Column | Media faces challenges covering white nationalists, antifa and Trump

White Supremacists were supposed to descend upon Washington, D.C. this past weekend for a demonstration commemorating the anniversary of last year’s deadly “Unite the Right” rally in Charlottesville.

One problem. Next to no one showed up.

There were more police and counter-protesters and – of course – media in attendance than the throngs of hate-mongers who were supposed to attend. Sprinkled among the peaceful counter-demonstrators were members of the not-so-peaceful Antifa movement, the quasi-anarchic group that believes overthrow of the government is the best solution for America’s ills.

In addition to white nationalists, white supremacists, fascists, neo-Nazi groups, the KKK, sundry members of the alt-right, and the federal government, Antifa also makes the press an object of their scorn. Which is something Antifa has in common with far-right extremist groups.

Both the far-right and far-left dislike the media. Except when they don’t. Meaning, whenever the need arises to draw press coverage to help amplify their respective messages. Which is usually most of the time.

Either way, the day was a win-win for purveyors of “fake news” since they got to cover people from both sides of the political spectrum whose disdain they’ve managed to earn in equal measure. The press was effectively left scratching their heads given that the only thing they ultimately had to cover was each other.

There is no question that the weekend’s demonstrations and counter-demonstrations could have devolved into something entirely different - and not something most of us would have liked to have seen on display. We didn’t need to witness splashy coverage of innocent bystanders being victimized by haters. Nor did we need to shift uncomfortably in our seats as the prevaricator-in-chief reprised last year’s observation that there was “blame on both sides” and that there were “some very fine people on both sides.”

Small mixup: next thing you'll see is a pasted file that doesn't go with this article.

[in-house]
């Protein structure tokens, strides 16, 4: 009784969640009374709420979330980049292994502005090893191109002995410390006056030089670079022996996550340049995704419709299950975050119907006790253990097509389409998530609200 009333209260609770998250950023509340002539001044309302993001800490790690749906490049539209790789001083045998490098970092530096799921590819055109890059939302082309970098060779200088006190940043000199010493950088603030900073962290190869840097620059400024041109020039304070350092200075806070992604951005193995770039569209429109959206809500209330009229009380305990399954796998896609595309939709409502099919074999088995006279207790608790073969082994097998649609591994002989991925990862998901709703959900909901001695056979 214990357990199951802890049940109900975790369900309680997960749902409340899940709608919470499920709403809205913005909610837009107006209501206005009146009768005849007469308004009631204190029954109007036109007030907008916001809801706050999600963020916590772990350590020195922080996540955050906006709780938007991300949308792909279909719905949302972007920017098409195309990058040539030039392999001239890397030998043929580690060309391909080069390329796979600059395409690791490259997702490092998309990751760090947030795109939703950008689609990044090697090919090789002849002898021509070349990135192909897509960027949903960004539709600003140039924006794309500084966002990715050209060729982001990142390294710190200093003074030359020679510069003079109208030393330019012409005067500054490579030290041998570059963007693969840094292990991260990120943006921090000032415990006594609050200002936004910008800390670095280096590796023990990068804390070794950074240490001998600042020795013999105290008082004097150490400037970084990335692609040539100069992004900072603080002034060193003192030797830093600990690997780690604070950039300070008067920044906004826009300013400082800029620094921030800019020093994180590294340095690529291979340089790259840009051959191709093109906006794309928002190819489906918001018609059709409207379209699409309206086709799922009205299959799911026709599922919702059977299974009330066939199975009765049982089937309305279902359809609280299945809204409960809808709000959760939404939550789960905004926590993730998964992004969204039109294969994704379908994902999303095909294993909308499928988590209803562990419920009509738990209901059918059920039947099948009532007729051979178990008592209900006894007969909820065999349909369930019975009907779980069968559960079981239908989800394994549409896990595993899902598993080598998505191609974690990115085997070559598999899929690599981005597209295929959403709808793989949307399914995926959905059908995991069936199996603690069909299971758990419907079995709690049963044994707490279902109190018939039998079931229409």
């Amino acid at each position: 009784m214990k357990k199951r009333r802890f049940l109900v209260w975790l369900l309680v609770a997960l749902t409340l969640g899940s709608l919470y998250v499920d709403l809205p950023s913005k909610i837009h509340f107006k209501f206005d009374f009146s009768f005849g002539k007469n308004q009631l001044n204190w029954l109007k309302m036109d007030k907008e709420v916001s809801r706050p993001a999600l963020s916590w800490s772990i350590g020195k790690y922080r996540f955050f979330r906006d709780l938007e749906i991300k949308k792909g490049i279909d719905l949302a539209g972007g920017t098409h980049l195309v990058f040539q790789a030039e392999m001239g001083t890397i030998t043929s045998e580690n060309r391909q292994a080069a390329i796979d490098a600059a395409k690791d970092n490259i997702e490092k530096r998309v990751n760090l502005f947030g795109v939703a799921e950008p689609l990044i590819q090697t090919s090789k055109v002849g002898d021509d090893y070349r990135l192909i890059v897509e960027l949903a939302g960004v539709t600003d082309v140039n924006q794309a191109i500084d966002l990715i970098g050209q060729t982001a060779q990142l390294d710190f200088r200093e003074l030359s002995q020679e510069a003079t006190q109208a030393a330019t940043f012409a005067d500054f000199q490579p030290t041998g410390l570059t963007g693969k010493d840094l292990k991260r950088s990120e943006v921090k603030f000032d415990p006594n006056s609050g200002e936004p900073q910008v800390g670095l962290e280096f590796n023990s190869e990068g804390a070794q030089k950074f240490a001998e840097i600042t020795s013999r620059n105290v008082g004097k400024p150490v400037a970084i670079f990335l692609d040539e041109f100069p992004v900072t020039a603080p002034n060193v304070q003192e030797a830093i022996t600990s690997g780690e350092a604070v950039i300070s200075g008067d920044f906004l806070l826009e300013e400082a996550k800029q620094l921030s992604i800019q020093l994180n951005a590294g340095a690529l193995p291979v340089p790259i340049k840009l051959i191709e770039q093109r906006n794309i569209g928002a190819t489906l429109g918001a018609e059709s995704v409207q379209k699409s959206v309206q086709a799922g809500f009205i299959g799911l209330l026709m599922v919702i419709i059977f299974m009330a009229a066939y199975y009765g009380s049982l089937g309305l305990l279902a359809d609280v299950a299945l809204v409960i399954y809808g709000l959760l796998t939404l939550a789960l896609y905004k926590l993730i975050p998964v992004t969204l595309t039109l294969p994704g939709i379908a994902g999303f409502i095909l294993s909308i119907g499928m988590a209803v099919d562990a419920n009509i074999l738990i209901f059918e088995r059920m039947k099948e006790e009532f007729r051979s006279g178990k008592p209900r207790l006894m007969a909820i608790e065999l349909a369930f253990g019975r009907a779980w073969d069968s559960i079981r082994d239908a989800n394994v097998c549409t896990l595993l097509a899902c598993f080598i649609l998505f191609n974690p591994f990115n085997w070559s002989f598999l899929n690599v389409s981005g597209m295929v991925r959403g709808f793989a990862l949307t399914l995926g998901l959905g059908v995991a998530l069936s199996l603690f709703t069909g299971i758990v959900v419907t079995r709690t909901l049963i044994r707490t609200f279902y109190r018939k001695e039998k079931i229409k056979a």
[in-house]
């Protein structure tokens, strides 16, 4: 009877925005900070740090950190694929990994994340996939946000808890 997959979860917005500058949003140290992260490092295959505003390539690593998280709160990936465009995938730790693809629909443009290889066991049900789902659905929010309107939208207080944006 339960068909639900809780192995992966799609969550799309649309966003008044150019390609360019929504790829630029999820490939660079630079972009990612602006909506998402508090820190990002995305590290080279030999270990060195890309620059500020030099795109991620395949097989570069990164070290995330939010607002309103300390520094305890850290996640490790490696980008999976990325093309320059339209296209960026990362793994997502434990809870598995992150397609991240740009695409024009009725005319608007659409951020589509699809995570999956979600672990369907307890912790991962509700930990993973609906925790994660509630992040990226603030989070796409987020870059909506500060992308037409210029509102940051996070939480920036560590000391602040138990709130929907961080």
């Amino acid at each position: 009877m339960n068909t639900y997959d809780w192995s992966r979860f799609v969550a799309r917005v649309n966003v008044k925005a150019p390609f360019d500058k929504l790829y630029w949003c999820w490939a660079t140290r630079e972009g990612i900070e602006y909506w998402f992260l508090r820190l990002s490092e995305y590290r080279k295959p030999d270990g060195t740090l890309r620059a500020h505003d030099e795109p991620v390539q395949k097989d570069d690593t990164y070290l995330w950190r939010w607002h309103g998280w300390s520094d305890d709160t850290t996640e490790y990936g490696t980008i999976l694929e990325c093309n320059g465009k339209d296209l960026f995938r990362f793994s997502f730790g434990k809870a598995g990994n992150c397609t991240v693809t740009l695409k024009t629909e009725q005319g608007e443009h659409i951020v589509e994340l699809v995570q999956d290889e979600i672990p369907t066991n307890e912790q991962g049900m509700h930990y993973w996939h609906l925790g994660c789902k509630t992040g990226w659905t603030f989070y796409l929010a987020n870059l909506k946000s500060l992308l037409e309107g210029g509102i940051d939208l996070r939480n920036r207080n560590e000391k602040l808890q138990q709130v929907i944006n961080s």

Of course, we don’t need any of this. But these events are part of our new reality. The legitimate press has an obligation to keep the country informed and conscious of the good and ill that has befallen 21st century America. Regrettably, in today’s 24-hour news cycle, they’re not always as discerning as we might expect them to be. Oftentimes, there’s a blurred line between real news and orchestrated spectacle. Nowhere is this more evident than at a Donald Trump event.

Trump on the stump is no different than he was three years ago when he first began his run for office. His talk is tinged with racism, self-adulation, and venom. He grows frothy when launching yet another tirade against the mainstream media. The same media that was instrumental in helping Mr. Trump reinvent himself. We shouldn’t be surprised. Even Frankenstein’s monster eventually turned on his creator.

The backdrop of a presidential speech today is nearly identical to that on display during Trump’s campaign, composed of mostly white, hard-working Americans with a smattering of black and brown faces and an occasional Asian-American thrown in for good measure. There is no meaningful oratory, no laser-like focus on serious issues.

Trump talks are pep rallies bordering on the masturbatory. The only true digression from Trump’s fluffing is when he singles out members of the press, practically goading his followers to do them harm. Yet, as much as the press is intimidated by the crowd, as much as they vilify the president’s attempts to quash free speech, his distortions, deceit, and outright lies, they keep coming back for more.

But what if they threw a rally and nobody came?

What if the press covered the story – just the story – and refrained from airing the stage-managed made-for-television images Team Trump provides for the benefit of the media he claims to loathe and their audiences at home?

Coverage of Trump and his adoring followers is growing increasingly tiresome, redundant, misleading, and downright dangerous. Viewing them night-after-night is akin to watching reruns of “The Apprentice.” We pretty much know how each episode is going to end, so why bother tuning in?

Pretty pictures – nor ugly ones for that matter – do not an informed public make. Real news goes beyond the headlines, beyond the choreographed on-screen content the administration’s propaganda apparatus is only too happy to provide.

The First Amendment provides for both a free press and free speech. Unfortunately, there are no Constitutional guarantees for sound editorial judgment.